Filming in photogenic Finland

Finland offers a stunning stage for movies, documentaries and series, no matter what kind of setting is required – from cityscapes to wilderness, and from lakes to archipelagos. In recent movies, Finnish cities have even played the roles of Paris and Seattle.

Finnish landscapes offer boundless snowy forests in the winter and endless midnight sun shining on 188,000 lakes in the summer. Since about 70 percent of Finland is forest, there is plenty of wild, natural scenery.

Surprisingly often, even the most remote places in Finland are accessible to heavy vehicles, since roads are already in place for forest maintenance. Internet and telephone network coverage reaches just about everywhere, and cybersecurity is up to date. The country is very safe and the infrastructure works well in all seasons. These factors figure in companies’ decisions to situate movie and TV series productions in Finland in recent years.

In some movies Finnish cities have played the roles of other towns. The American sci-fi thriller Dual (2022) was filmed in the western central city of Tampere, pretending to be Seattle. The southwestern city of Turku, with its beautiful 19th-century buildings, stood in for 1950s Paris in Tove (2020), which portrays a decisive period in the life of the Finnish author and artist Tove Jansson. In other movies, Turku has also acted the roles of Stockholm and Venice.

A woman paints on a canvas on the floor of a large room with bookshelves in the background.

From the movie Tove: Writer and artist Tove Jansson (played by Alma Pöysti) paints a canvas in her Helsinki apartment.Photo: Tommi Hynynen

Setting an unusual film in Finnish Lapland

Sometimes the Finnish landscape takes a leading role in a movie or a TV series. The French movie Aïlo, (2018, English title: A Reindeer’s Journey) is a movie about a newborn reindeer overcoming many challenges during his first year of life in the scenic landscapes of Finnish Lapland.

“Obviously, nature and Finnish landscapes were a definite reason to choose Finland as the location for Aïlo,” director Guillaume Maidatchevsky says. “Also, I chose Rovaniemi, as I wanted Aïlo to be a Christmas tale.”

A key point for him was meeting with producer Marko Röhr of MRP Matila Röhr Productions.

“Marko Röhr is an amazing producer of fiction and documentaries and also a nature lover,” says Maidatchevsky. “He and his director of photography Teemu Liakka know many wild places and are in contact with the local Sámi [the indigenous people of northern Europe]. So, it was great to have Marko and Teemu with us. Filming wildlife with the use of documentary material in a fiction style is not an easy task. Marko also knew exactly how I wanted to direct Aïlo. Adaptability was a key word for me and he understood it really well.”

An aerial shot of several wooden cabins in a snowy forest landscape.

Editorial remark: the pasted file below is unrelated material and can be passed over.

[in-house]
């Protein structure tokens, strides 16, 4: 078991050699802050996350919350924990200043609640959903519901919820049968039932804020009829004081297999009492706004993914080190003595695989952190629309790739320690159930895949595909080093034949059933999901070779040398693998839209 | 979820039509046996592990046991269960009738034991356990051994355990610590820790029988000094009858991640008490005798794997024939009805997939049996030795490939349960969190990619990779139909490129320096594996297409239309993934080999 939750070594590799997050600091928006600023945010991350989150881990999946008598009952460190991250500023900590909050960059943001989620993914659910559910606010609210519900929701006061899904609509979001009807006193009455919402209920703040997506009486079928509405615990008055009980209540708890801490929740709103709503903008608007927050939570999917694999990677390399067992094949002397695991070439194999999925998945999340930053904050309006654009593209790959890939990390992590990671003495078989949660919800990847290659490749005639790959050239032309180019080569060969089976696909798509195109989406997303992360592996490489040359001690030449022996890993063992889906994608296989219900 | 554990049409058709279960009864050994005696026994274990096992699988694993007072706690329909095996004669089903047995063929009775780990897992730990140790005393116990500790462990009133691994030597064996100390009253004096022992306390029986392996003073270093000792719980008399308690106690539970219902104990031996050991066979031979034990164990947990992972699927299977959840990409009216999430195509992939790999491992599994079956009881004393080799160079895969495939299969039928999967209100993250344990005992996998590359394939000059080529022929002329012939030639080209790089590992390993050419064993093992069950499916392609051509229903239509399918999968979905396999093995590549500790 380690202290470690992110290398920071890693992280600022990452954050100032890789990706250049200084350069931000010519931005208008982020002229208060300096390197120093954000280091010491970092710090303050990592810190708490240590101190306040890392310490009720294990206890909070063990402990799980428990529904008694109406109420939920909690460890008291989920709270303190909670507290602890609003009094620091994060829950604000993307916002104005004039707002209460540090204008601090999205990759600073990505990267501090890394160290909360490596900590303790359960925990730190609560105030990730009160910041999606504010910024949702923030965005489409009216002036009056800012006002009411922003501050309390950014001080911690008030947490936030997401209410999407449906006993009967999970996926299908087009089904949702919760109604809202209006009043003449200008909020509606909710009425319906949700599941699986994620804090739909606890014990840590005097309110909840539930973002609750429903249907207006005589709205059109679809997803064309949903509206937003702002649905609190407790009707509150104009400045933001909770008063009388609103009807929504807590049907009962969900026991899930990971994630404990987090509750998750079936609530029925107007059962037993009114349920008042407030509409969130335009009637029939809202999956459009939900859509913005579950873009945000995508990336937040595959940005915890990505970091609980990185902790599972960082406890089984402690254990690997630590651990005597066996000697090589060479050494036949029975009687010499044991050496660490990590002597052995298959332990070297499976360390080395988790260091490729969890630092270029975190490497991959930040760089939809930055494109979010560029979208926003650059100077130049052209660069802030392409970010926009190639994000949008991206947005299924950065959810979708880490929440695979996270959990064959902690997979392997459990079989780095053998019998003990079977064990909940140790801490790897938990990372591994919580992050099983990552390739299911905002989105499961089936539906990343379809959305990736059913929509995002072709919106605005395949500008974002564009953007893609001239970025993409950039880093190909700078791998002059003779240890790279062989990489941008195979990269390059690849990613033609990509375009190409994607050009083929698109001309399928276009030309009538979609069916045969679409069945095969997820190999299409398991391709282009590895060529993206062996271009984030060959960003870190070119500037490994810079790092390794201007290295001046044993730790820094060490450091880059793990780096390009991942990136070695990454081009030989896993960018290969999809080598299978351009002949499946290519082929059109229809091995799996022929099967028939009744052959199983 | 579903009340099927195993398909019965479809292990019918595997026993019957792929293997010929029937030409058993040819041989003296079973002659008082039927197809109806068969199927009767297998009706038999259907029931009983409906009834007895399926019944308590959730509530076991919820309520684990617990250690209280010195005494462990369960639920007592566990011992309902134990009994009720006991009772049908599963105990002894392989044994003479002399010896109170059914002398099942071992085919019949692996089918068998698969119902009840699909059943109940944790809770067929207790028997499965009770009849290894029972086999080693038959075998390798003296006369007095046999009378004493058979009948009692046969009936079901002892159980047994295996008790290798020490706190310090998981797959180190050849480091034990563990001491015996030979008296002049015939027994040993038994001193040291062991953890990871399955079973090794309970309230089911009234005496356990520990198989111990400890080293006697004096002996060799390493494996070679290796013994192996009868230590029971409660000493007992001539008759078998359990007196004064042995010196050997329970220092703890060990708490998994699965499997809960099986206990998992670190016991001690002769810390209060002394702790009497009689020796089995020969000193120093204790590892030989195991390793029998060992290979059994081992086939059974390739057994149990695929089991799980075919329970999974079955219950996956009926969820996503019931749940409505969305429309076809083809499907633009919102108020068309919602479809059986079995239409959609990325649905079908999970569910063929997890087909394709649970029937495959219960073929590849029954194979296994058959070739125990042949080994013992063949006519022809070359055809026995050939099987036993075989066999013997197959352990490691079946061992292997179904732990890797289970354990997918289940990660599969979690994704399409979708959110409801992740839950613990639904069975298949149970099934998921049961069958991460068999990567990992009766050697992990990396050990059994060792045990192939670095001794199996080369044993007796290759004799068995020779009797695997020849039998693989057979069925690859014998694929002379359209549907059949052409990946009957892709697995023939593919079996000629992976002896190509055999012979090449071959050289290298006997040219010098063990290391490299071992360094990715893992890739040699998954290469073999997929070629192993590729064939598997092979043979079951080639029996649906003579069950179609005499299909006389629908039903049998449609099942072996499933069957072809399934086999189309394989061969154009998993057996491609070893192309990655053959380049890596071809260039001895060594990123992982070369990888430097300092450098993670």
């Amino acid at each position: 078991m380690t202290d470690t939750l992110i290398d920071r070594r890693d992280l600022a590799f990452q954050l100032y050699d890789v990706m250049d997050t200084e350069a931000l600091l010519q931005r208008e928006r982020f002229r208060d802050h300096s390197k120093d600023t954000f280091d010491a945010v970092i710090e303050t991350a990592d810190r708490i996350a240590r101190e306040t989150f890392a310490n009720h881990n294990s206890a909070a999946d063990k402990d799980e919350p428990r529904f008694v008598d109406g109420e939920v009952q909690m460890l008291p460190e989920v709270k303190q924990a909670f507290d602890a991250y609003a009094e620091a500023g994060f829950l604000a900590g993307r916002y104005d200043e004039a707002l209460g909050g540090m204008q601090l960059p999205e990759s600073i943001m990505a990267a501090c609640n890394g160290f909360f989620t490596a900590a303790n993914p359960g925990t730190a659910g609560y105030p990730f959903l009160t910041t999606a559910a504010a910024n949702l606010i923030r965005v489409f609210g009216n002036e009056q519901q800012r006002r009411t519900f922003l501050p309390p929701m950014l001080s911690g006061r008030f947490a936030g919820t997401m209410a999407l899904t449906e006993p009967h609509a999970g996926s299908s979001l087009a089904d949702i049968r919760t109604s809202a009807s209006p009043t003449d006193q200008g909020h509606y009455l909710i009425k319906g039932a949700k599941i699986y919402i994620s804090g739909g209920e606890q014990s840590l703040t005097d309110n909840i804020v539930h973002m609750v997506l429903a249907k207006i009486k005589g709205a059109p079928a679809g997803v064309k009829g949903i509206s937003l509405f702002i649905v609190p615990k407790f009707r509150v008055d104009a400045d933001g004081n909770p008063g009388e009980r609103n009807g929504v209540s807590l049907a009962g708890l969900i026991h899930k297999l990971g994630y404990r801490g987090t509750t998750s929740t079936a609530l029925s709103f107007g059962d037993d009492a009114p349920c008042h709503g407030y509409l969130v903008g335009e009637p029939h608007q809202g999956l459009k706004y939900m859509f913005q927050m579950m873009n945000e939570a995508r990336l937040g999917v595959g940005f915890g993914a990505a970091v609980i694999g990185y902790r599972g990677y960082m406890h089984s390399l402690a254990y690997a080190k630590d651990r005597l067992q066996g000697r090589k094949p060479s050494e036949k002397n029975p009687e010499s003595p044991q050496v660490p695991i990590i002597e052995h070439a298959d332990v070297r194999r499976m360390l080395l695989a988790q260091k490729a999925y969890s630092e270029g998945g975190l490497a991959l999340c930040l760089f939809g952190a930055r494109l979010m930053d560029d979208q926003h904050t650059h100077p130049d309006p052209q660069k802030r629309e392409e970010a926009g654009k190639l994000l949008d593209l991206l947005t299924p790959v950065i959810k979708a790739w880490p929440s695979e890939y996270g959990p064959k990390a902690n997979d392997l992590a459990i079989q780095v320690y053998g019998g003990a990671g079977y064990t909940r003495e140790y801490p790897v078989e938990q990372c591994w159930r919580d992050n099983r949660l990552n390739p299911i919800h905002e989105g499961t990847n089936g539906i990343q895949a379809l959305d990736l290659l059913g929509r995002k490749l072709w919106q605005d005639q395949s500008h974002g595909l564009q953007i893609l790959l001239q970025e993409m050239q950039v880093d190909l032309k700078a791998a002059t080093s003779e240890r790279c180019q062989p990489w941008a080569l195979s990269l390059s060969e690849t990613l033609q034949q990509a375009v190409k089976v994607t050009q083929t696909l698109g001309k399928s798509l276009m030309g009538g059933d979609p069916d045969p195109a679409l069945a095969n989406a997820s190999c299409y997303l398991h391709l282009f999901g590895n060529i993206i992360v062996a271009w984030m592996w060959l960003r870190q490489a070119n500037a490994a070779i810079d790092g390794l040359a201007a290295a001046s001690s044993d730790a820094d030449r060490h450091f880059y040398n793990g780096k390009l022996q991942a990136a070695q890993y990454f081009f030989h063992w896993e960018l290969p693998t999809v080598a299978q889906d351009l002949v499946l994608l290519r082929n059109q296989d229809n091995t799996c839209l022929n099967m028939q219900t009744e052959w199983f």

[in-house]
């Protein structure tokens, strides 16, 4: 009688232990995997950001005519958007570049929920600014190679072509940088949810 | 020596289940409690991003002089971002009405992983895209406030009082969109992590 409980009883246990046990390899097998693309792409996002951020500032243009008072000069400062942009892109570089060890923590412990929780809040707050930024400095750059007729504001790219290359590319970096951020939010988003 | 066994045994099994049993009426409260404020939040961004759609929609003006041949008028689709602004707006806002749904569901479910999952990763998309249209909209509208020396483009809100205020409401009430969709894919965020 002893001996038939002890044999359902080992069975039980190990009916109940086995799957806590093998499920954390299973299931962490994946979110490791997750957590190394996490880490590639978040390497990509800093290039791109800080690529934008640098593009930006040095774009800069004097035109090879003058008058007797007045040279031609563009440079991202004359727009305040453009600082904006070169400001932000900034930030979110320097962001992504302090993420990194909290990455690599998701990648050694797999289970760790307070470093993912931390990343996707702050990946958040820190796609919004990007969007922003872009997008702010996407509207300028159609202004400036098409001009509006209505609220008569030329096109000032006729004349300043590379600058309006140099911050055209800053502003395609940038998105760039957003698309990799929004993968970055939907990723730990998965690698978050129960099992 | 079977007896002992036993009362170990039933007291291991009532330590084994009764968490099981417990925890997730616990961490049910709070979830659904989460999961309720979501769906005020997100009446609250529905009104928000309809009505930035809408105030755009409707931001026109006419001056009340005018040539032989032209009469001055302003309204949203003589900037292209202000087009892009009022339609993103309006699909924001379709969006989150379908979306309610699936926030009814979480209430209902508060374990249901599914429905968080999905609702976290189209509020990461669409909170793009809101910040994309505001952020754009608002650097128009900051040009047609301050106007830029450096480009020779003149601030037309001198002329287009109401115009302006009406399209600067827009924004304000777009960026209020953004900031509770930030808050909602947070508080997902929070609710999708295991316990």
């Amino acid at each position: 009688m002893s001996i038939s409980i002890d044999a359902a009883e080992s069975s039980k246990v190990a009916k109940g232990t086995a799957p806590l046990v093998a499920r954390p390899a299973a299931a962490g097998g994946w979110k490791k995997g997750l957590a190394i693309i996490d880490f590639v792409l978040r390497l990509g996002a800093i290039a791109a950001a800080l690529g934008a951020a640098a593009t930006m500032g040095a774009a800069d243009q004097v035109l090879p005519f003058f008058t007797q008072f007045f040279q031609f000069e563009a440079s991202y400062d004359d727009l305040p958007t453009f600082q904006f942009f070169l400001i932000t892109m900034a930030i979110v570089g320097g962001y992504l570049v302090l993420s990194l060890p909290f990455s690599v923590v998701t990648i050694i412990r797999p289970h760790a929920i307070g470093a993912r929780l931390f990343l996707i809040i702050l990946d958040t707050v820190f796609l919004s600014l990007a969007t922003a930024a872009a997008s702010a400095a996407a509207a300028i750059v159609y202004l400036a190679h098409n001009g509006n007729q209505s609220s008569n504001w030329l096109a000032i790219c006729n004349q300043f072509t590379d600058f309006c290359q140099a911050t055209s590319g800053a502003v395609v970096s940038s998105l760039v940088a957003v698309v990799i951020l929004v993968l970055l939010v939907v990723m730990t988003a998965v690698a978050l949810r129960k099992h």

In the Japanese movie Snow Flower (2019), a trip to Helsinki and Finnish Lapland is a dream come true for a dying young woman. Arctic nature is a main feature of the movie.Photo: Jari Romppainen/Film Lapland

Positive feedback for Finnish professionals

Finnish people working for the audiovisual industry get mainly positive feedback after working in international productions.

“Finnish professionals in all stages of production are often considered very trustworthy, amazingly cost-effective and good at staying on schedule,” says product manager Merja Salonen from Business Finland. She is in charge of production incentives for the audiovisual industry. “Finns tend to get straight to the point. They also know how to work in winter conditions.”

The movie or TV series does not need to be filmed in Finland in order to employ these cost-effective and punctual Finnish professionals. It’s possible to do just post-production with them – including editing, sound engineering, colour correcting, and more.

A man stands by a truck where equipment is being unloaded onto the snowy ground.

A scene for the TV series Ivalo is being filmed on top of Kaunispää, a small mountain that is part of the Saariselkä range in the Inari region. Photo: Tarmo Lehtisalo/Lehtikuva

Deadwind makes international waves

Deadwind is a crime series starring Pihla Viitala as detective Sofia Karppi and Lauri Tilkanen as her new partner, Sakari Nurmi. Karppi is a strong, independent young widow, a caring mother and a capable detective appreciated by her colleagues, but she is also reserved and feisty. Deadwind is directed by Rike Jokela and is set in Helsinki. The first season was released in 2018 and the third season was filmed in autumn 2020.

Deadwind and another crime series called Bordertown, set in the southeastern Finnish city of Lappeenranta, were the first Finnish TV series distributed internationally by Netflix. They have opened doors for other Finnish productions on various streaming platforms.

“The company in charge of our international sales got Netflix interested when we only had the script and some video clips ready,” says Deadwind producer Pauliina Ståhlberg of Dionysos Films.

“Deadwind is a good example of Nordic noir, which has been very popular internationally for some time. After the success of the first season of Deadwind, it was easier to get the next seasons distributed internationally. The series has been popular all over the world, including France, the UK, Japan, South Korea and Brazil. The script is very good, which also attracts interest for remakes in other languages.”

The series is set in Helsinki, but it does not look like a travel ad. “Deadwind’s Helsinki is quite rough and melancholic: quiet, grey, cold and wet,” says Ståhlberg.

“The scenes are often set on the edge of the town, not in the centre. But it is very recognisably Finland and Helsinki.”

By Päivi Brink, ThisisFINLAND Magazine